Aniyé was at a loss. She was here because Oresuy wanted her to be here, and she wanted to do what her teacher asked of her. She was certain she was missing out on some crucial detail–
When the man saw that no response was forthcoming, he went on. “You should by rights be at the front, fighting the Crimson Army with your talent given to you by the gods. This is not your place.”
Oresuy spoke up; Aniyé was so nervous she hadn’t even realized her teacher was paying any attention. “Would you rather be swept away then?” The man’s anger was more than matched by her restrained ferocity. Oresuy stepped forward from behind Aniyé, fixating on the man – the informer? “It never ceases to amaze me how ready you are to act against your own best interests,” she remarked. “Come,” she nodded to Aniyé, “we have work to do.”
Aniyé tagged along, her stomach growling. For long minutes she felt the man’s eyes on his back, but she didn’t turn around to meet his gaze.
Aniyé stood on one of the floodbanks, with her back to the ever-rising water. A small square with the church of the Merciful Daughter-Son spread out in front of her, with many little alleys branching out and away on the opposite side. She took a deep breath, then walked gingerly down.
In an alcove next to the church entrance, she could see a statue of the Daughter-Son, the gently smiling androgynous deity standing on top of the globe, their feet shrouded in clouds etched from heavy marble. Suddenly she felt a strange kind of kinship, of acceptance – a warm ray of light washing through her internal landscape, calming her. She bowed her head and whispered thanks. She had never once prayed to this deity, yet they were accepting her?
Still, she didn’t dare go inside the church. Churches on both sides of the ever-shifting border were all too eager to support the war effort.
She walked on. Garlands of flowers decorated the street-facing walls of the two-storey houses. A sign proudly stated that the city had been the recipient of an award last year for its flower displays. Aniyé stopped to read every banner and sign, trying to keep her attention away from the fear rattling around in her skull. This was an exercise, her first time alone inside the city, not out on the banks. She would do it for her teacher even when Oresuy insisted Aniyé do it for herself. To see, to experience, possibly to understand.
The city was beautiful. The façades all looked recently painted in smooth pastel colors and the roofs were lined with bright-hot red tile. People strolled slowly in the early afternoon sun, seemingly ignorant of the effort out on the banks. Aniyé was puzzled for a moment, then she reminded herself that in a city so close to the water, flooding must be a regular occurrence. Yet she was resentful for a moment – the banks were full of volunteers, but none seemed to be the scions of rich aristocrat and trader families, like the youths walking by her without sparing her a glance. Aniyé wondered what was better – people’s eyes sliding off her as if she was nonexistent, or people’s voices whispering behind her back and calling her names. She shrugged and ventured on.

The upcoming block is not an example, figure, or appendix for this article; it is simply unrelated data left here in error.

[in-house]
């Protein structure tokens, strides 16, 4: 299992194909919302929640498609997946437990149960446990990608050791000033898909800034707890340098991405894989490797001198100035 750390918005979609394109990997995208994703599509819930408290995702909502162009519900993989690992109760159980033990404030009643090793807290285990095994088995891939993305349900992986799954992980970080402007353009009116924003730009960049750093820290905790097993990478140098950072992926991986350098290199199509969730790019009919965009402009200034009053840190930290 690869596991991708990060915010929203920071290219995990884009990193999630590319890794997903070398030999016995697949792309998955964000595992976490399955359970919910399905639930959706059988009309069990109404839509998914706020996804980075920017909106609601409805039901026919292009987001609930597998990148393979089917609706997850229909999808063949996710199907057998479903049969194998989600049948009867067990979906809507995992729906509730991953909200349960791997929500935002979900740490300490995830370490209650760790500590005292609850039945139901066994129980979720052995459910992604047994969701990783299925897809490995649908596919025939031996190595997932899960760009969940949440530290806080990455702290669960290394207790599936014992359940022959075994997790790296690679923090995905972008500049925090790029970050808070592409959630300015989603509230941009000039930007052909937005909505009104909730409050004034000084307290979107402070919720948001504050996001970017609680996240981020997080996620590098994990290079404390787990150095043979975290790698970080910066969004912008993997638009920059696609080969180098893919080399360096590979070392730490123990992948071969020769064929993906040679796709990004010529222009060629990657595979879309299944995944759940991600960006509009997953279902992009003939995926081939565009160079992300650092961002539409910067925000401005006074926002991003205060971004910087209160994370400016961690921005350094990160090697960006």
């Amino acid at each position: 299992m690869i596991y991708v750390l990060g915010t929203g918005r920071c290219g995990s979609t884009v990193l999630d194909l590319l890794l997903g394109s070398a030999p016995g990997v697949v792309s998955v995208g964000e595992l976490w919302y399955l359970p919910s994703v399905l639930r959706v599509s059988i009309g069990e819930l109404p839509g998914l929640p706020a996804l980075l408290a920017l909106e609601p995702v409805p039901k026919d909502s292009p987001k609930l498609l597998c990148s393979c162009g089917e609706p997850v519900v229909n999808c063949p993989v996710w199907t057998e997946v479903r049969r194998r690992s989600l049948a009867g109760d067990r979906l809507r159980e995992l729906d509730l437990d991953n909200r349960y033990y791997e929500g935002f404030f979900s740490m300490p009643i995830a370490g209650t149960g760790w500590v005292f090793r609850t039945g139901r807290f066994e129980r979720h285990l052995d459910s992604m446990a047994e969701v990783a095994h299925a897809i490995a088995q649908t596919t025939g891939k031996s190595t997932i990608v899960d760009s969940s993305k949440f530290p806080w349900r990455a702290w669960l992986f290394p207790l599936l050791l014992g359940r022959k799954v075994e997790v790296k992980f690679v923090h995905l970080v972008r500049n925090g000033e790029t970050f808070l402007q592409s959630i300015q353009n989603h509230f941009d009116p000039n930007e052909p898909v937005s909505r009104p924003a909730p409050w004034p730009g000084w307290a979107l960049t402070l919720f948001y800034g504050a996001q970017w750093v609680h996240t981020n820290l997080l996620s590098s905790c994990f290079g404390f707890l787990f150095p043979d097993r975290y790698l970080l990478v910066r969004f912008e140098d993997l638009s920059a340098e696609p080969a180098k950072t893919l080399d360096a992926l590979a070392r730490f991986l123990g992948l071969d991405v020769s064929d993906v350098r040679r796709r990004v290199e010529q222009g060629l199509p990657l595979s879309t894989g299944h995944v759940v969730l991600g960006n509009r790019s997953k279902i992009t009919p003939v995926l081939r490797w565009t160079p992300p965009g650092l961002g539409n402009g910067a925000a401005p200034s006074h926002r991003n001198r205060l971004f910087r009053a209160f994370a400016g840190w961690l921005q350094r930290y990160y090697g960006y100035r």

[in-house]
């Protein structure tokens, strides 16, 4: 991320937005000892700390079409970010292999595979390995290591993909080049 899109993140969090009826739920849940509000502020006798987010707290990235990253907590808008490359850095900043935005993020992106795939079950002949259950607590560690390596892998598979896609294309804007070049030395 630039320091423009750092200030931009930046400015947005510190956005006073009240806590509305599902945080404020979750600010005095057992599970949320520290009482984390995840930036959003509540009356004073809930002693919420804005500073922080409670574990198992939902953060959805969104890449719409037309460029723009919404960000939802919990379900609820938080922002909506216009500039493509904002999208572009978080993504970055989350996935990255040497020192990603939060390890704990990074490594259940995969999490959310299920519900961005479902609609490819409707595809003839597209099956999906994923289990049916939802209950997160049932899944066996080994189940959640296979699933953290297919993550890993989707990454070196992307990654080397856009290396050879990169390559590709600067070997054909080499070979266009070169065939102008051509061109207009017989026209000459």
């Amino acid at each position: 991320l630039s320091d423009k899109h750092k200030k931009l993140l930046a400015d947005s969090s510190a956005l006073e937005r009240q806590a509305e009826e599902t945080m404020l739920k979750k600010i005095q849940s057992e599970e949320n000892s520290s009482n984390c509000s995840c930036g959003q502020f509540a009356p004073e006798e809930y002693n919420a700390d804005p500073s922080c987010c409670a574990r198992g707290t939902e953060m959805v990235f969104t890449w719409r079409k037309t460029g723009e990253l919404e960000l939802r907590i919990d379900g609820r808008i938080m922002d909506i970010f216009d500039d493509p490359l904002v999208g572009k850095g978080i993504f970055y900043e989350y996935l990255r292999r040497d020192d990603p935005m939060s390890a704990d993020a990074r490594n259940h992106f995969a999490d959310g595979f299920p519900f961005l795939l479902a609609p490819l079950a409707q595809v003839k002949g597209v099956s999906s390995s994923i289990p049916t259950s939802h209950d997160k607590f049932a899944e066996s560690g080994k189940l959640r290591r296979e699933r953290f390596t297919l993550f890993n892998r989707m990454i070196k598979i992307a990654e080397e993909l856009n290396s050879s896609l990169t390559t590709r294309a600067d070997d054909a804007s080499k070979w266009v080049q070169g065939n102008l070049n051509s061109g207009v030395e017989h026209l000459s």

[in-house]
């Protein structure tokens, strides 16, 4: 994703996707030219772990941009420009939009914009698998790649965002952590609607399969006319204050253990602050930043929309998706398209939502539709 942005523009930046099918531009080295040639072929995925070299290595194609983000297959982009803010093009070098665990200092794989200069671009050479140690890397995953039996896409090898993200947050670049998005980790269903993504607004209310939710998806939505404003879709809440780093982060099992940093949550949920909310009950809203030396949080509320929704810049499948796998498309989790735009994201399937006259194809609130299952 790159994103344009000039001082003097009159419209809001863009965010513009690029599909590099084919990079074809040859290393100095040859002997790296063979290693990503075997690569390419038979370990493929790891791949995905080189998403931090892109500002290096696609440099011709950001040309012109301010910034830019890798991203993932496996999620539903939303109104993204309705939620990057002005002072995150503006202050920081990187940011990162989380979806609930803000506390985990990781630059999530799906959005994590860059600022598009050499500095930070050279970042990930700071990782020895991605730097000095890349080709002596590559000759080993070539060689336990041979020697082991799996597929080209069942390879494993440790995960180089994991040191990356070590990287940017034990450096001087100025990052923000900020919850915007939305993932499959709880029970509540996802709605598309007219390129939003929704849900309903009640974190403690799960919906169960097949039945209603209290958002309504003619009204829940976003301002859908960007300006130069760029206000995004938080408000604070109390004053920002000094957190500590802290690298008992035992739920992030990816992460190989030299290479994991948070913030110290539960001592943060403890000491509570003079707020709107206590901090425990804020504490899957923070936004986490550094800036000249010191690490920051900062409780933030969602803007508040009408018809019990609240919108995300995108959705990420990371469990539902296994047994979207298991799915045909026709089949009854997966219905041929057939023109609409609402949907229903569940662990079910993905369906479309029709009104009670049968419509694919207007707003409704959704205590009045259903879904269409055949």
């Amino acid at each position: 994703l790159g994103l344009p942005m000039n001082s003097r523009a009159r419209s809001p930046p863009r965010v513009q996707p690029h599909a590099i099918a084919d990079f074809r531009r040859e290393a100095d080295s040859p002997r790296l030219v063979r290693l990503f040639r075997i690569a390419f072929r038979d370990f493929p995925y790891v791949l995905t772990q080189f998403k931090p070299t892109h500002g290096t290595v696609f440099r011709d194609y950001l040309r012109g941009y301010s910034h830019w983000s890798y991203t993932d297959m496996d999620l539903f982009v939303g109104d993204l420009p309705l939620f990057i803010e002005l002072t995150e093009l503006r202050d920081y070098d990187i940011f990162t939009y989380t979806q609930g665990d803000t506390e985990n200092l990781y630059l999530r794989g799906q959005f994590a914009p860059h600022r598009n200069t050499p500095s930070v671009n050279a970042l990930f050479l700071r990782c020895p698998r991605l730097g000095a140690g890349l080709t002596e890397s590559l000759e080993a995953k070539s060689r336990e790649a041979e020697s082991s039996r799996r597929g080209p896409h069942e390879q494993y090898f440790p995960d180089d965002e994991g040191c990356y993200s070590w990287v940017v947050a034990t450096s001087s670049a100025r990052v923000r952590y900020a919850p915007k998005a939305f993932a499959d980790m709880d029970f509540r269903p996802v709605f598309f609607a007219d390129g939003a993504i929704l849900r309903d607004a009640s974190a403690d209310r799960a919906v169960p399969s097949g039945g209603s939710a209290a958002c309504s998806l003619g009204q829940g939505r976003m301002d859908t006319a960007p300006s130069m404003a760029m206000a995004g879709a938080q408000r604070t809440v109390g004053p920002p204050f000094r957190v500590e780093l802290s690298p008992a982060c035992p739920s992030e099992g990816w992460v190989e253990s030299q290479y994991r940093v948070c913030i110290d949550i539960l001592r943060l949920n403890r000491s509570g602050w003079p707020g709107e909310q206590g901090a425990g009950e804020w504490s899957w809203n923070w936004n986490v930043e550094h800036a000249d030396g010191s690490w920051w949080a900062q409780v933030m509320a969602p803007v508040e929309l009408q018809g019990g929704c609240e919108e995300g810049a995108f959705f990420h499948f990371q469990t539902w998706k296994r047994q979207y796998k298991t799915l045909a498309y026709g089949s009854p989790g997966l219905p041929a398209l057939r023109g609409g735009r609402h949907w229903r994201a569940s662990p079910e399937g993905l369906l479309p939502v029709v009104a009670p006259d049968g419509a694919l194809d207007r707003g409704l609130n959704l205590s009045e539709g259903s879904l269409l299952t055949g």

All the streets seemed to lead to a large rectangular square surrounded by palaces, with wall hangings the size of small buildings glorifying the King. Upon a closer look, she realized the palaces were all state-owned: “National Museum of Traditional Lore”, “National Central Administration”, “National Gallery and Artist Patronage”. At first, she was surprised by the constant repetition of “National”, but after a while of wandering around the square, she half-expected to see a “National Mages’ Guild”. She didn’t find the Guild hall; then she remembered Oresuy saying it was somewhere on a hilltop, an auspicious location. The mages were not threatened by the water.
She edged closer to National Central Administration and browsed the announcements hung in large glass-fronted cabinets until her eyes began to glaze over from the legalese. It seemed like everything needed to be reported. The number of horses one owned – were horses such important possessions here? –, whether one wished to exercise one’s voting rights – she assumed that without explicit declaration it was not possible – and so on. Perhaps this city wasn’t so welcoming after all.
The front gate slammed open and Guildsman Leitan stormed out, dashing past Aniyé without noticing her. He was muttering under his breath; reinforcing his wards? On a whim, she decided to follow him from a safe distance – she could check out the Guild hall, if only from the outside. She flexed her muscles against the ribbons; they held. She suddenly felt elated, her fears altogether gone. She was able to give free rein to her curiosity.
Walking behind the Guildsman, Aniyé could see the passersby’s reactions to him. They bowed their heads to him or even bent from the waist. Some people ducked into the shadows of the alleys. Was this his due as a Guildsman in uniform, or did he inspire personal dread for some reason?
To Aniyé’s shock, as the people stared after him, some uttered curses. With little to no magic behind the words; nothing that would harm the man or even get his notice from behind his tightly wound wards, but even then – this behavior seemed scandalous to her, and yet perfectly understandable. She herself had reason to hate Guildsman Leitan – the man who had wanted to claim her for the Guild as little more than a trophy – and they had met only twice.
The Guildsman did not acknowledge any of the obeisances, as far as Aniyé could see. He strode ahead, clearly used to walking on the cobblestones that kept tripping Aniyé, her feet jamming into cracks and sliding over smooth-worn surfaces. She struggled uphill.